Which is why I reshuffled my portfolio in order to buy $14,000 worth of shares at $28.05. This locks in a safe 9.3% yield for a stock that's likely to continue growing its payout at about 5% over the next decade.

Let's take a look at three reasons why now represents a likely excellent opportunity to buy Omega, which I consider the industry gold standard, but also what risks factors investors need to watch in the future.

Tough Industry Conditions Means The Worst Year Since 2003

Omega Healthcare has made a name for itself by managing strong and consistent growth over the past 14 years, no matter the economic or interest rate environment.

Sources: Earnings Releases, Chart By Author

Which is why this quarter's very poor showing sent shares falling off a cliff, because it now appears that Omega's full year AFFO/share will shrink for the first time since 2003.

Metric Q3 2016 Q3 2017 YoY Change
Revenue $224.6 million $219.6 million -2.2%
AFFO $169.9 million $163.6 million -3.7%
Shares Outstanding 204.1 million 206.6 million 1.2%
AFFO/Share $0.83 $0.79 -4.9%
Dividend $0.61 $0.65 6.6%
AFFO Payout Ratio 73.3% 82.1% 12.0%

Sources: Earnings Release, GuruFocus

Specifically, despite $241 million new investments, including 16 new SNF facilities, the REIT reported negative revenue and adjusted funds from operation or AFFO (REIT equivalent of free cash flow and what funds the dividend).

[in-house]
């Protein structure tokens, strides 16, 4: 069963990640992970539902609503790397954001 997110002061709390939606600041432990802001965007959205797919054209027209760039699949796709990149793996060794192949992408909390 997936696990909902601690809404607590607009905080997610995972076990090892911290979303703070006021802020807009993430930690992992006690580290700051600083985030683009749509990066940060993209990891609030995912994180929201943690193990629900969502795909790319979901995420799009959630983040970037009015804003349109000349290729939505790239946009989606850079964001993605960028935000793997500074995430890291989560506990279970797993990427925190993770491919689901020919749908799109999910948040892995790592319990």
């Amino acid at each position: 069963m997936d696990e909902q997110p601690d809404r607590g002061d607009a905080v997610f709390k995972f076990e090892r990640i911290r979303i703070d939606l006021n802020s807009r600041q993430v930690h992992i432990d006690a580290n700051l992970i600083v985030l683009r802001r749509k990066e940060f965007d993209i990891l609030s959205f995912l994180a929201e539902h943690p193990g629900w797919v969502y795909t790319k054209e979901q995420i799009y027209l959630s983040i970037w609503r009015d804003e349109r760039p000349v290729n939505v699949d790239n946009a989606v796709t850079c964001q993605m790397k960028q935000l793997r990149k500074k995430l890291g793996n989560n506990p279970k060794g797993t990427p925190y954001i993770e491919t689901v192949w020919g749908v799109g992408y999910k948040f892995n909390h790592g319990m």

This decline was due to Orianna, its fifth largest tenant, becoming distressed due to a steady decline in occupancy over the past three years (from 92% to 89%).

That may not sound like much, but keep in mind that the SNF industry operates on razor thin margins, and according to Omega CEO Taylor Pickett, during that time, Orianna's revenue growth of 2% was more than offset by a 6% increase in operating costs. This has caused its EBITDAR (Earnings before Interest, Taxes, Depreciation, Amortization, and Rent) Coverage ratio to fall below 1 last quarter, indicating the operator's cash flow wasn't covering its rent. Thus, Omega has removed Orianna's rent from its results, as it renegotiates with the tenant to switch out new stronger operators into its 42 facilities leased from Omega, and a lower annual rent of $32-38 million from the current $46 million.